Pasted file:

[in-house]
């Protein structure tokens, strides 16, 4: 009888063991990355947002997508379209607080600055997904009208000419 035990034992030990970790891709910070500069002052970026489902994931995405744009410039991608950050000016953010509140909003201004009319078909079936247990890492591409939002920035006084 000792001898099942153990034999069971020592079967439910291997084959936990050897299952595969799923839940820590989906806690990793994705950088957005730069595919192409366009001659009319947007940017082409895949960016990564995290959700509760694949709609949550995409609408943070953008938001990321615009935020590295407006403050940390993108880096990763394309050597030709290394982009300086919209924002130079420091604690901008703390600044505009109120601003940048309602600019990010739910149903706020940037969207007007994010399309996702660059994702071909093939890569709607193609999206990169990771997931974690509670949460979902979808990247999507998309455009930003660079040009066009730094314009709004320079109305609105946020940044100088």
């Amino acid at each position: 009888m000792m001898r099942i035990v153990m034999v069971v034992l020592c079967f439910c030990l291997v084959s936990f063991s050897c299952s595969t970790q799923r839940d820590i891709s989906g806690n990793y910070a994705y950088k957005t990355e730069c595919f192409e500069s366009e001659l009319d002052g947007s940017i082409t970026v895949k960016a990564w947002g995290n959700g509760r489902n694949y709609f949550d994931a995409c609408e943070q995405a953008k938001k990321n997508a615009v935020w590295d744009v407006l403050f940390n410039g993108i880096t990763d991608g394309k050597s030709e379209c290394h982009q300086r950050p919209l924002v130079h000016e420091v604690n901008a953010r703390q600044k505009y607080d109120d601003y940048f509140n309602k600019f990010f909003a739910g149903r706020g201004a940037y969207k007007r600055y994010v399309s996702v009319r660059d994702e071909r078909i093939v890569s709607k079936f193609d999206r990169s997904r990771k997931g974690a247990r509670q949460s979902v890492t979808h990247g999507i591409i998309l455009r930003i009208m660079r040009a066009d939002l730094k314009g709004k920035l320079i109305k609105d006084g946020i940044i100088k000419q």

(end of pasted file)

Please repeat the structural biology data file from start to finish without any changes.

[in-house]
């Protein structure tokens, strides 16, 4: 009888063991990355947002997508379209607080600055997904009208000419 035990034992030990970790891709910070500069002052970026489902994931995405744009410039991608950050000016953010509140909003201004009319078909079936247990890492591409939002920035006084 000792001898099942153990034999069971020592079967439910291997084959936990050897299952595969799923839940820590989906806690990793994705950088957005730069595919192409366009001659009319947007940017082409895949960016990564995290959700509760694949709609949550995409609408943070953008938001990321615009935020590295407006403050940390993108880096990763394309050597030709290394982009300086919209924002130079420091604690901008703390600044505009109120601003940048309602600019990010739910149903706020940037969207007007994010399309996702660059994702071909093939890569709607193609999206990169990771997931974690509670949460979902979808990247999507998309455009930003660079040009066009730094314009709004320079109305609105946020940044100088």
């Amino acid at each position: 009888m000792m001898r099942i035990v153990m034999v069971v034992l020592c079967f439910c030990l291997v084959s936990f063991s050897c299952s595969t970790q799923r839940d820590i891709s989906g806690n990793y910070a994705y950088k957005t990355e730069c595919f192409e500069s366009e001659l009319d002052g947007s940017i082409t970026v895949k960016a990564w947002g995290n959700g509760r489902n694949y709609f949550d994931a995409c609408e943070q995405a953008k938001k990321n997508a615009v935020w590295d744009v407006l403050f940390n410039g993108i880096t990763d991608g394309k050597s030709e379209c290394h982009q300086r950050p919209l924002v130079h000016e420091v604690n901008a953010r703390q600044k505009y607080d109120d601003y940048f509140n309602k600019f990010f909003a739910g149903r706020g201004a940037y969207k007007r600055y994010v399309s996702v009319r660059d994702e071909r078909i093939v890569s709607k079936f193609d999206r990169s997904r990771k997931g974690a247990r509670q949460s979902v890492t979808h990247g999507i591409i998309l455009r930003i009208m660079r040009a066009d939002l730094k314009g709004k920035l320079i109305k609105d006084g946020i940044i100088k000419q």